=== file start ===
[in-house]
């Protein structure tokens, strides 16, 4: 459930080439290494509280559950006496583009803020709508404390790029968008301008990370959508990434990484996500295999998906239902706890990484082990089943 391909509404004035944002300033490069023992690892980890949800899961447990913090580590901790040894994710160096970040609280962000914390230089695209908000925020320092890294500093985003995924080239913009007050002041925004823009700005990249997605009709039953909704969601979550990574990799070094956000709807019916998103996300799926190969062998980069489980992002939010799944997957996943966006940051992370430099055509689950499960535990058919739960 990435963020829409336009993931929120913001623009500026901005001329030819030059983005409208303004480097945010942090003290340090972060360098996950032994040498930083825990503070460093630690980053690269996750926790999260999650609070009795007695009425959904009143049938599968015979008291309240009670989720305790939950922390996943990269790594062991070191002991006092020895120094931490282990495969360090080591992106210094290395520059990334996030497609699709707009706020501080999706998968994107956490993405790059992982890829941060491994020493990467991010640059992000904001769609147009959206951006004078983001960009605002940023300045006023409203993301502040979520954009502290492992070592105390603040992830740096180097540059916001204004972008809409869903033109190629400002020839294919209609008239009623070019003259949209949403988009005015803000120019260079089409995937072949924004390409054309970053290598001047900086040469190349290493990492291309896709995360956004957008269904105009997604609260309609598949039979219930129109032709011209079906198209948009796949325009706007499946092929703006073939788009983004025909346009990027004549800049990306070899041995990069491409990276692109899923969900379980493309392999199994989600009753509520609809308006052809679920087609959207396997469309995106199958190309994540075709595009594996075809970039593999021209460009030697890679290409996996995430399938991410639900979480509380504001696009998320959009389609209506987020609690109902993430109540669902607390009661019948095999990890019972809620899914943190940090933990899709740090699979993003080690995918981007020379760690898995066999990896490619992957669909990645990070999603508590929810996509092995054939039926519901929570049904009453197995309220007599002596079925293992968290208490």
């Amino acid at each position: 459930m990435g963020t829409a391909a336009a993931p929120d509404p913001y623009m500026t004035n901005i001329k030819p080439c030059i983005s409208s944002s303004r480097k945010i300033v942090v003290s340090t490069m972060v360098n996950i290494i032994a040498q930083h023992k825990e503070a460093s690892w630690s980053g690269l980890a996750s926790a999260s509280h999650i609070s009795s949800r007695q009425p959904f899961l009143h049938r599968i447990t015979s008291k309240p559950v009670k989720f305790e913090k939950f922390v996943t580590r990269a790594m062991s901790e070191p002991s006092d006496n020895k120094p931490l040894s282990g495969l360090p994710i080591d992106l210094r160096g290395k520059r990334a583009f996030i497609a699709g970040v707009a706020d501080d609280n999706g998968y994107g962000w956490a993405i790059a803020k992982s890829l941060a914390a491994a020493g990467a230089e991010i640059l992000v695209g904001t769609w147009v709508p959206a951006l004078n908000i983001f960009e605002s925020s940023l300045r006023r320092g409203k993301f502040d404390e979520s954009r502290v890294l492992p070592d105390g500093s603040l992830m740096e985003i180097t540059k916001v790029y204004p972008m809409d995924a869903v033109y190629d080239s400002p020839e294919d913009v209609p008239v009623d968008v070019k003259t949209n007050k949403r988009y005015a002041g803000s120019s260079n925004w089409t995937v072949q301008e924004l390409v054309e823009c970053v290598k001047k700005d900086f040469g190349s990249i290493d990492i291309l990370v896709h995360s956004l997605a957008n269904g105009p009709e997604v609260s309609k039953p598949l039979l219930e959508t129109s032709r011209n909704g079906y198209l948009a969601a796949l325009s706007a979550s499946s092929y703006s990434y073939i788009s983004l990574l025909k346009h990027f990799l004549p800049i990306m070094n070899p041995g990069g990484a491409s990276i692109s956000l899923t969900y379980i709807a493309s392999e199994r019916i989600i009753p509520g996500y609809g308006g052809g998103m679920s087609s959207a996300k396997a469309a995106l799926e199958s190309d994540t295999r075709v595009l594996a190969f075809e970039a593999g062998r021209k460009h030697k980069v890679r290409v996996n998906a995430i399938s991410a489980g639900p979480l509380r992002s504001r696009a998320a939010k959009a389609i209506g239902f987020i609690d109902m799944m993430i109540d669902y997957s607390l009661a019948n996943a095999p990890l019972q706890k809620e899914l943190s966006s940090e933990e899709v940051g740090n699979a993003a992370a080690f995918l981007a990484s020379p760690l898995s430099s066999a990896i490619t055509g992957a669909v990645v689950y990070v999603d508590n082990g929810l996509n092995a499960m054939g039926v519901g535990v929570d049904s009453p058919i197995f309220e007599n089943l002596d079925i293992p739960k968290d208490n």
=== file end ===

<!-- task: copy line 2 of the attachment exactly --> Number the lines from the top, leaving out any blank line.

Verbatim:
């Protein structure tokens, strides 16, 4: 459930080439290494509280559950006496583009803020709508404390790029968008301008990370959508990434990484996500295999998906239902706890990484082990089943 391909509404004035944002300033490069023992690892980890949800899961447990913090580590901790040894994710160096970040609280962000914390230089695209908000925020320092890294500093985003995924080239913009007050002041925004823009700005990249997605009709039953909704969601979550990574990799070094956000709807019916998103996300799926190969062998980069489980992002939010799944997957996943966006940051992370430099055509689950499960535990058919739960 990435963020829409336009993931929120913001623009500026901005001329030819030059983005409208303004480097945010942090003290340090972060360098996950032994040498930083825990503070460093630690980053690269996750926790999260999650609070009795007695009425959904009143049938599968015979008291309240009670989720305790939950922390996943990269790594062991070191002991006092020895120094931490282990495969360090080591992106210094290395520059990334996030497609699709707009706020501080999706998968994107956490993405790059992982890829941060491994020493990467991010640059992000904001769609147009959206951006004078983001960009605002940023300045006023409203993301502040979520954009502290492992070592105390603040992830740096180097540059916001204004972008809409869903033109190629400002020839294919209609008239009623070019003259949209949403988009005015803000120019260079089409995937072949924004390409054309970053290598001047900086040469190349290493990492291309896709995360956004957008269904105009997604609260309609598949039979219930129109032709011209079906198209948009796949325009706007499946092929703006073939788009983004025909346009990027004549800049990306070899041995990069491409990276692109899923969900379980493309392999199994989600009753509520609809308006052809679920087609959207396997469309995106199958190309994540075709595009594996075809970039593999021209460009030697890679290409996996995430399938991410639900979480509380504001696009998320959009389609209506987020609690109902993430109540669902607390009661019948095999990890019972809620899914943190940090933990899709740090699979993003080690995918981007020379760690898995066999990896490619992957669909990645990070999603508590929810996509092995054939039926519901929570049904009453197995309220007599002596079925293992968290208490």